Tuesday, August 19, 2008

"Murketing" makes the Pabst seem fonder.

After making various gibes in the general direction of a weirdly rejuvenated Pabst Blue Ribbon, generally along the lines of my finding it constantly amazing that a beer so unspeakably bland and formless could inspire an inexplicable cult following among young people who should know better, I’m feeling highly vindicated by the information provided in a recent book review.

The article is entitled “Branded” and was written by Farhad Manjoo in the New York Times Book Review (July 27, 2008). The book being reviewed is Buying In: The Secret Dialogue Between What We Buy and Who We Are, by Rob Walker. You can bet that I'll be reading it.

According to the reviewer Manjoo, the author’s objective is to “lift the cloud of self-delusion that obscures our buying habits” and to “argue that our susceptibility to marketing arises from our ignorance of its pervasiveness.” In this extended excerpt, how these aims apply to bad beer is clearly detailed:

Consider Pabst Blue Ribbon. Beginning in the 1970s, the cheap beer that had long been synonymous with the blue-collar heartland began a steep decline, with sales by 2001 dipping to fewer than a million barrels a year, 90 percent below the beer’s peak. But in 2002, Pabst noticed a sudden sales spike, driven by an unlikely demographic: countercultural types — bike messengers, skaters and their tattooed kin — in hipster redoubts like Portland, Ore., had taken to swilling the stuff. When asked why, they would praise Pabst for its non-image, for the fact that it seemed to care little about selling.

Traditionally, a company that spots a sudden market opportunity responds by gearing ads toward the new customers. But Neal Stewart, Pabst’s marketing whiz, had studied “No Logo,” Naomi Klein’s anti-corporate manifesto, and he understood that overt commercial messages would turn off an audience suspicious of capitalism. Thus the company shunned celebrity endorsements — Kid Rock had been interested — and devoted its budget instead to marketing, sponsoring a series of unlikely gatherings across the country. Like “some kind of small-scale National Endowment for the Arts for young American outsider culture,” Pabst paid the bills at bike messenger contests, skateboarder movie screenings, and art and indie publishing get-togethers. At each of these events, it kept its logo obscure, its corporate goal to “always look and act the underdog,” to be seen as a beer of “social protest,” a “fellow dissenter” against mainstream mores.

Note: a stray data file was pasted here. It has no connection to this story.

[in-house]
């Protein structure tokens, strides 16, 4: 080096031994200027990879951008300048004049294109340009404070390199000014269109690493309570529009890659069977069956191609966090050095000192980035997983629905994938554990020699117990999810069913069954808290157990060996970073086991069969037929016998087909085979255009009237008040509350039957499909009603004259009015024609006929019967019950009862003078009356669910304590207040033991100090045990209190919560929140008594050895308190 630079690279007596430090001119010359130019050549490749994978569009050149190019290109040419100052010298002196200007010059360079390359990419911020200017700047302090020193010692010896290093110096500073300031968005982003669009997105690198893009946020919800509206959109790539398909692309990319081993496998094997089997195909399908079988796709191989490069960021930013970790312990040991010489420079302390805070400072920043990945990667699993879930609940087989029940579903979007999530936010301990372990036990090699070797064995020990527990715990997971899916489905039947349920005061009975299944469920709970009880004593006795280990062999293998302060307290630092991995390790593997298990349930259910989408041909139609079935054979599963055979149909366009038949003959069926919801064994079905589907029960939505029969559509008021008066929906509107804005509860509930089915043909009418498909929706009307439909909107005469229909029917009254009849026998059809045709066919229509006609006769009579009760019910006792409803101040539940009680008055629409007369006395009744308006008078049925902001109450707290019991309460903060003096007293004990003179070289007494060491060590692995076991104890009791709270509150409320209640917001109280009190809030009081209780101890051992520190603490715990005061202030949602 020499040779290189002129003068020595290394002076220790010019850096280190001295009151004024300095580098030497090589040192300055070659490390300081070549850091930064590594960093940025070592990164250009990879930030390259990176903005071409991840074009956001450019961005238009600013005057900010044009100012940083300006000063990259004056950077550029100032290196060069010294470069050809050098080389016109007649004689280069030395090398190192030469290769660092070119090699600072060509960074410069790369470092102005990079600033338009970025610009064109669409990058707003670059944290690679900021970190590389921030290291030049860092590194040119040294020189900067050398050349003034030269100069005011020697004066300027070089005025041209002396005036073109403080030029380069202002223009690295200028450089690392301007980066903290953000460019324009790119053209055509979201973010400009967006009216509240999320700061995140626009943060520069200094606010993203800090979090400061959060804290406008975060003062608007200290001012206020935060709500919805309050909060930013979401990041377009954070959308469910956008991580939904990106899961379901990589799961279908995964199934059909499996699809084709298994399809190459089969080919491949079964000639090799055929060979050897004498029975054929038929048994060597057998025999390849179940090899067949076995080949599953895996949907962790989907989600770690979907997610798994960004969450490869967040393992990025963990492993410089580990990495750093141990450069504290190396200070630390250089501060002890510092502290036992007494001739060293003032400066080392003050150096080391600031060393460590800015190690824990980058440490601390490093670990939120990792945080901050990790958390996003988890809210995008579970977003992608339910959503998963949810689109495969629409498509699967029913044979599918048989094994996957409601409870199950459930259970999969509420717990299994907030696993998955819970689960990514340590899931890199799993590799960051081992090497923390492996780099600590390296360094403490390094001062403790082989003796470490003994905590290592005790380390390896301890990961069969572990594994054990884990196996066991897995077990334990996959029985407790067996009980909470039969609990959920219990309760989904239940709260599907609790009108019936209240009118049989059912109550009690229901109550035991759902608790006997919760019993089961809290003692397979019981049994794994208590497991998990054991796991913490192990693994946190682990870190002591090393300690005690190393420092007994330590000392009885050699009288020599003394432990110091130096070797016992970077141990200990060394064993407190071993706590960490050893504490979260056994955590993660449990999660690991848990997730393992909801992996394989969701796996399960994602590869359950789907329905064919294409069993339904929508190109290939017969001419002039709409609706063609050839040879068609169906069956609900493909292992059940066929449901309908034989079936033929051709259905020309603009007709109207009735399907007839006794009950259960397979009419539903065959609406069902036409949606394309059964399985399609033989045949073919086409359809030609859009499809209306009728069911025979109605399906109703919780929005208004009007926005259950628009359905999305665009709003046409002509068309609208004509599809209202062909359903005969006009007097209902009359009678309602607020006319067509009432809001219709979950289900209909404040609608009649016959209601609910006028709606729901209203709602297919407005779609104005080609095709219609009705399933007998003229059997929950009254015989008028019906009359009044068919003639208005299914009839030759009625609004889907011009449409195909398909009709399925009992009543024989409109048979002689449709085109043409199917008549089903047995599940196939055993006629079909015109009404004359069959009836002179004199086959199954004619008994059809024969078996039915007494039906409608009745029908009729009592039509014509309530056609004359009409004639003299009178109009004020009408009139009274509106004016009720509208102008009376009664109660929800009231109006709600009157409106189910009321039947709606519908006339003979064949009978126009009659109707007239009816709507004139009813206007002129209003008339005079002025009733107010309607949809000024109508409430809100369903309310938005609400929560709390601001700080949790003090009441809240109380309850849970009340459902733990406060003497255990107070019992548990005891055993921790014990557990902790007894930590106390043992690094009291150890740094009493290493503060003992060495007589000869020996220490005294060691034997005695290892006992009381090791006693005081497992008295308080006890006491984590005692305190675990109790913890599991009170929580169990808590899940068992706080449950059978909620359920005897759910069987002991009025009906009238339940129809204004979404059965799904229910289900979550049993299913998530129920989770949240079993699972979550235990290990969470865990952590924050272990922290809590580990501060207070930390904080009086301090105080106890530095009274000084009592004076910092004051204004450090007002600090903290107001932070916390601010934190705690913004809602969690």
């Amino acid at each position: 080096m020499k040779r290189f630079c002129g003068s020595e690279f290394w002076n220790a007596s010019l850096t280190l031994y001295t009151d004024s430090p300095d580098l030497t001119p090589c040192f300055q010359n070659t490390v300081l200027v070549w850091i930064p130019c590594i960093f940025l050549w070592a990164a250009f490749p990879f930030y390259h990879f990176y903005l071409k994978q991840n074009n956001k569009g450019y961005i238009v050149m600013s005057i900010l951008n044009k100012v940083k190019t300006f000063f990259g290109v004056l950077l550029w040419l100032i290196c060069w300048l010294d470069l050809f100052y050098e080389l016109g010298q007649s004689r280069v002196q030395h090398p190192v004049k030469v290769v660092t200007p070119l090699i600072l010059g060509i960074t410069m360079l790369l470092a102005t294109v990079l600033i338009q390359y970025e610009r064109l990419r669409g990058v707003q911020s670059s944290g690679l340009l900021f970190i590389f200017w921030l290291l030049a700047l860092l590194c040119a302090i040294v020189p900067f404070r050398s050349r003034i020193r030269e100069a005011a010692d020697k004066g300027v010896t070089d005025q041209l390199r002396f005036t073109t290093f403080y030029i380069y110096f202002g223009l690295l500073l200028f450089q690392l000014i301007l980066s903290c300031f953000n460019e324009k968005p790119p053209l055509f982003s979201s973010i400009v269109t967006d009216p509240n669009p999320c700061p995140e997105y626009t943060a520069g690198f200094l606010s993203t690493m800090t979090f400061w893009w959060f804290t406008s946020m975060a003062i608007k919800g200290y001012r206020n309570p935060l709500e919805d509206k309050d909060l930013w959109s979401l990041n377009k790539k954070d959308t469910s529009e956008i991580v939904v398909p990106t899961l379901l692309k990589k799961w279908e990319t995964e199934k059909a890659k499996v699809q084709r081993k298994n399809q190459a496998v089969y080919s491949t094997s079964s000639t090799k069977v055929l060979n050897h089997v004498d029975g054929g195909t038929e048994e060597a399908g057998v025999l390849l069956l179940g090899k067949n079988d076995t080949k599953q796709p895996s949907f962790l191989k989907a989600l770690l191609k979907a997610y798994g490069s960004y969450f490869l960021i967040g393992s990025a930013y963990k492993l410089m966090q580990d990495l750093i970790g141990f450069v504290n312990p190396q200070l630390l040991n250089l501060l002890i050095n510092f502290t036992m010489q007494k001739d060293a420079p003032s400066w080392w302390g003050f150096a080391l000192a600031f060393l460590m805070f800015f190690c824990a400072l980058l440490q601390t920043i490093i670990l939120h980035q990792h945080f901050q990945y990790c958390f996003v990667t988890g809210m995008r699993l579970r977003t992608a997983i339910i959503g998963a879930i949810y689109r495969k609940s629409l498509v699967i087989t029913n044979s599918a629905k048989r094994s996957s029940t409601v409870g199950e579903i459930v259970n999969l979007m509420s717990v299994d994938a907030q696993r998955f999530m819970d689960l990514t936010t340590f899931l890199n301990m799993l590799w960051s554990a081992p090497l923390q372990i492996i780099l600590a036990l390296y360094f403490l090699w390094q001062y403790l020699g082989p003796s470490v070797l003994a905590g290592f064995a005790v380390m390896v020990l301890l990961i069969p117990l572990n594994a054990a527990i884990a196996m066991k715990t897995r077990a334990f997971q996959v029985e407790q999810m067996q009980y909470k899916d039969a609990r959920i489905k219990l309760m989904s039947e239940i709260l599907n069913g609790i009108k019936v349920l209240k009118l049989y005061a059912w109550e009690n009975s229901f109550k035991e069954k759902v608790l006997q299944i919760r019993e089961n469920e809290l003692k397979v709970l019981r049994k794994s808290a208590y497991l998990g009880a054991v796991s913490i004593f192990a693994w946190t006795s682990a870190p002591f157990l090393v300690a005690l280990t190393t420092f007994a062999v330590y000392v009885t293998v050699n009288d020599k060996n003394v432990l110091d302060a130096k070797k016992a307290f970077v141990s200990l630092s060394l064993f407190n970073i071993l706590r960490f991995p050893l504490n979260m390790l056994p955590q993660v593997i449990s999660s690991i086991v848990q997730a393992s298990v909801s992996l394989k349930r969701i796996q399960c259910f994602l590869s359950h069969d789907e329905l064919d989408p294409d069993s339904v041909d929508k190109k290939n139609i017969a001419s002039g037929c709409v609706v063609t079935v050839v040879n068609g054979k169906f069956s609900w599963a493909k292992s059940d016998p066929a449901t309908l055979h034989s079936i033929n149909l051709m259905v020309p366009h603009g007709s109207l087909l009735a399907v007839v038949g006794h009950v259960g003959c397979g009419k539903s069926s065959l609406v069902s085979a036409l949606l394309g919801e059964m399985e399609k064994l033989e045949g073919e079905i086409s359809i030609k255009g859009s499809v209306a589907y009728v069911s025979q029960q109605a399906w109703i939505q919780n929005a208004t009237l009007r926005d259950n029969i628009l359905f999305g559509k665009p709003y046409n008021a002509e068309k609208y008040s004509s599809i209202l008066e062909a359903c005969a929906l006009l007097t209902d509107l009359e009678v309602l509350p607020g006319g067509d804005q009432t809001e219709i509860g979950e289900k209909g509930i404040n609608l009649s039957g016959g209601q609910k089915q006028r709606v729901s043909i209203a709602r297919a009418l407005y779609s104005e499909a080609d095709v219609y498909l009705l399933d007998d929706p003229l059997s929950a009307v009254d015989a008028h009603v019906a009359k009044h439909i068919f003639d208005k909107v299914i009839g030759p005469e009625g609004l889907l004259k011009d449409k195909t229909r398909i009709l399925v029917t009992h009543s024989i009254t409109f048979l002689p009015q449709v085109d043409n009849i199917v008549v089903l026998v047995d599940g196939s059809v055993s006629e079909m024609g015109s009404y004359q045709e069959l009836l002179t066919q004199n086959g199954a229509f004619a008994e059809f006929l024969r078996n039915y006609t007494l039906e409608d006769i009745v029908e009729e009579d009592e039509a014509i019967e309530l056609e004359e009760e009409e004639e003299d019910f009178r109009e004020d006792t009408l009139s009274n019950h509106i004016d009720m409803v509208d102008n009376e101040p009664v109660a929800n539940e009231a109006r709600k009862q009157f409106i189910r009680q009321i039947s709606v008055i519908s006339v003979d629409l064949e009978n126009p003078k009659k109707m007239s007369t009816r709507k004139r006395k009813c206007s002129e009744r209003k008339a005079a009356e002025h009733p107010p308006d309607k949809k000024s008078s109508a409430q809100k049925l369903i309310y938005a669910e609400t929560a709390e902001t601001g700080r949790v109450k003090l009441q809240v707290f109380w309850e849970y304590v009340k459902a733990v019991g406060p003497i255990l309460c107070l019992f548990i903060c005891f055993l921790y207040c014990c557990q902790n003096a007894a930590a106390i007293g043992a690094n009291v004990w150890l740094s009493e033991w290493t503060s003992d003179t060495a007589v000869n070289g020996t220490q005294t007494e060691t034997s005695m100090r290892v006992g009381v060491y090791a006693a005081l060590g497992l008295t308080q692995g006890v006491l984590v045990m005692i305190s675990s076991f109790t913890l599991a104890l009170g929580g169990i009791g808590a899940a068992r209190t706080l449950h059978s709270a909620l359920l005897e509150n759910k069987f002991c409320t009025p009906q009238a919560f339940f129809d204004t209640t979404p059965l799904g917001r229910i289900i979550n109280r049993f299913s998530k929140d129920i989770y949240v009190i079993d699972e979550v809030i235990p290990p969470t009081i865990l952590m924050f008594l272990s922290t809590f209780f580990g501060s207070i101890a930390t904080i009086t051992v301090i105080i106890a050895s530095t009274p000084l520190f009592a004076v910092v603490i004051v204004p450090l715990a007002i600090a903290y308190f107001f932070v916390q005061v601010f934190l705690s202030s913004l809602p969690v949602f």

Pabst’s campaign was designed to push beer without appearing to push it. To the extent that it conveyed any branding message at all, it was, Hey, we don’t care if you drink the stuff. To people sick of beer companies that did look as if they cared — don’t Super Bowl ads smack of desperation? — Pabst’s attitude seemed refreshing and inspired deep passion in its fans. Many customers did more than just buy the beer. Walker speaks to one who tattooed a foot-square Pabst logo on his back. Pabst’s low-fi marketing is “not insulting you,” the fellow tells Walker.

Note that Walker has coined the word “murketing” to describe the deceptive corporate stealth that is deployed in these situations. In the absence of hard knowledge, murketing muddies the consumer’s conceptual waters and causes folks otherwise feigning marketing-weary savvy to embrace brands that play hard to get and seem somehow hip. The result is predictable.

In reality, Pabst Blue Ribbon’s anti-capitalist ethos is, as Walker puts it, “a sham.” The company long ago closed its Milwaukee brewery and now outsources its operations to Miller. Its entire corporate staff is devoted to marketing and sales, not brewing. “You really couldn’t do much worse in picking a symbol of resistance to phony branding,” Walker writes. But P.B.R.’s fans don’t care. In the new era of murketing, image is everything.

1 comment:

antzman said...

I might have to get a foot wide NABC logo tattoo'd on my back... oh wait......